My ideal Mother's Day brunch includes one my very favorite breakfast casseroles: A simple strata of brioche bread, layered with lemon zest and custard, and baked until puffy, golden, and silky smooth inside.
This recipe is lightly adapted from one in my recent book, Not Your Mother's Casseroles.
• Not Your Mother's Casseroles, Harvard Common Press. $11.15 at Amazon.
It is so incredibly simple. Just slice any rich, eggy bread, such as brioche or challah. The finer-grained, the better. In other words, a dense, small-crumbed bread is better than a craggy rustic loaf. (The best this has ever turned out was when I used a dense, sweet Portuguese loaf from Whole Foods.)
Then you slice the bread, layer it in the dish, and sprinkle fresh lemon zest over the bread. Pour a barely-sweet custard of eggs and low-fat milk into the dish, and then it can be refrigerated for up to 24 hours. After you bake it, the recipe calls for a thick, tangy lemon glaze of lemon juice and powdered sugar, which soaks into the French toast and makes up for the lack of sweetness in the custard.
This is simple, straightforward, and just plain delicious. It's full of lemony goodness, and it reheats beautifully, too.
For the baked French toast
One 16 to 20-ounce loaf brioche, challah, or other egg-enriched bread
2 lemons, zested and juiced
3 large eggs
1/4 cup brown sugar
3 cups 2% milk
1 teaspoon vanilla extract
1/4 teaspoon salt
1/2 teaspoon ground nutmeg
1 1/2 cups confectioners' sugar, plus more for dusting
If planning to bake immediately, preheat the oven to 425éF. Grease a 9x13-inch baking dish with nonstick cooking spray or butter.
Slice the bread into 1/2-inch-thick slices, then cut each slice in half. Arrange half of the bread in overlapping layers in the baking dish. Sprinkle the bread with about half of the lemon zest.
Whisk the eggs in a large bowl until well mixed, then whisk in the brown sugar. Whisk in the milk, vanilla, salt, nutmeg, and remaining lemon zest. Pour half of the custard over the bread. Layer the rest of the bread on top, and pour the rest of the custard over to coat. (At this point the casserole can be covered and refrigerated for up to 24 hours.)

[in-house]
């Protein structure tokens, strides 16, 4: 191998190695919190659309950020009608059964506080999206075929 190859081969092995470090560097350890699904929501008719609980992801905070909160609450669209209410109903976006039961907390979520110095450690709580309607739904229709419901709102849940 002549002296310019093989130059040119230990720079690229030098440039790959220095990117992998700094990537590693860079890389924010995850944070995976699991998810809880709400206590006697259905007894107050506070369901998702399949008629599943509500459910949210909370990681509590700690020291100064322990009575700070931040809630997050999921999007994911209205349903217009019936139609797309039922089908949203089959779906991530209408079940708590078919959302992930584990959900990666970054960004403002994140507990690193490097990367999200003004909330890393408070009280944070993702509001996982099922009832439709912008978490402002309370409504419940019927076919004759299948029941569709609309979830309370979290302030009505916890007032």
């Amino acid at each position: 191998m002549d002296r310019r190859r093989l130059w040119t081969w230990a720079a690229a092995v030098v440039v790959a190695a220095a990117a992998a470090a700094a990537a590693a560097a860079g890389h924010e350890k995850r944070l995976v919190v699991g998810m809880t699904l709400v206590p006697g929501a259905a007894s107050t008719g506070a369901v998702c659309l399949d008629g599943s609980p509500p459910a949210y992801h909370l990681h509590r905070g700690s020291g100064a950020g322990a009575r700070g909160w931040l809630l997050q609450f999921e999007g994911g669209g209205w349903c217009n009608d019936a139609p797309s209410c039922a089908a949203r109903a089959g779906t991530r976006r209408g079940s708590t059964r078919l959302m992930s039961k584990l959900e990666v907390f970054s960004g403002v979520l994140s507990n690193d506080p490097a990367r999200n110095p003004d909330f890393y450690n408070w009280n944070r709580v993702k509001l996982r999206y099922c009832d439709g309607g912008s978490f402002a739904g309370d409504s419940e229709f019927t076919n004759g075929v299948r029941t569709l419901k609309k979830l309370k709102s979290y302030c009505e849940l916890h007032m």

When ready to bake, take the casserole out of the refrigerator and let sit at room temperature for at least 10 minutes before baking. Heat the oven to 425°F. Bake the casserole for 30 minutes, or until slightly golden on top, and puffy.
Whisk the lemon juice with the confectioners' sugar and drizzle the glaze over the hot casserole. Put a few teaspoons of confectioners' sugar in a small sieve or strainer, and dust the top of the casserole by tapping the strainer lightly over it.
Let the casserole cool for at least 15 minutes before serving. Serve in large slices, with raspberries on the side.
For the minted raspberries
12 ounces red raspberries, lightly washed and picked over
1/4 cup dry cava wine
1/4 cup loosely-packed mint leaves
Toss the raspberries, gently, with the cava. Chop the mint leaves very fine and toss with the berries as well. Refrigerate until serving.
Reprinted with permission from Not Your Mother's Casseroles by Faith Durand. (Harvard Common Press, 2011).
(Images: Faith Durand)